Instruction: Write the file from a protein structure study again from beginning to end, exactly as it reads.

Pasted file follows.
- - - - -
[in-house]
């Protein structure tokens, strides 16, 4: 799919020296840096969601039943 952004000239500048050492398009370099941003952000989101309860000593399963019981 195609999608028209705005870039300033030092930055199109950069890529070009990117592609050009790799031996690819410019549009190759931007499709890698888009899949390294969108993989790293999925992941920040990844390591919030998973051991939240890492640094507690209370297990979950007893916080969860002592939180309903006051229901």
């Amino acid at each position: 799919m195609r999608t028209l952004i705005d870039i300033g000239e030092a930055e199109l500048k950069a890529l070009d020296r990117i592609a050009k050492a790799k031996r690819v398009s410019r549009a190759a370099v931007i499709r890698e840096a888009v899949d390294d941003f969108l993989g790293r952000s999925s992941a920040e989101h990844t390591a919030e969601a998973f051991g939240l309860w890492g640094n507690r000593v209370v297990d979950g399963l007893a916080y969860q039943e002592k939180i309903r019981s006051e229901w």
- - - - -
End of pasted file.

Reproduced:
[in-house]
């Protein structure tokens, strides 16, 4: 799919020296840096969601039943 952004000239500048050492398009370099941003952000989101309860000593399963019981 195609999608028209705005870039300033030092930055199109950069890529070009990117592609050009790799031996690819410019549009190759931007499709890698888009899949390294969108993989790293999925992941920040990844390591919030998973051991939240890492640094507690209370297990979950007893916080969860002592939180309903006051229901």
């Amino acid at each position: 799919m195609r999608t028209l952004i705005d870039i300033g000239e030092a930055e199109l500048k950069a890529l070009d020296r990117i592609a050009k050492a790799k031996r690819v398009s410019r549009a190759a370099v931007i499709r890698e840096a888009v899949d390294d941003f969108l993989g790293r952000s999925s992941a920040e989101h990844t390591a919030e969601a998973f051991g939240l309860w890492g640094n507690r000593v209370v297990d979950g399963l007893a916080y969860q039943e002592k939180i309903r019981s006051e229901w």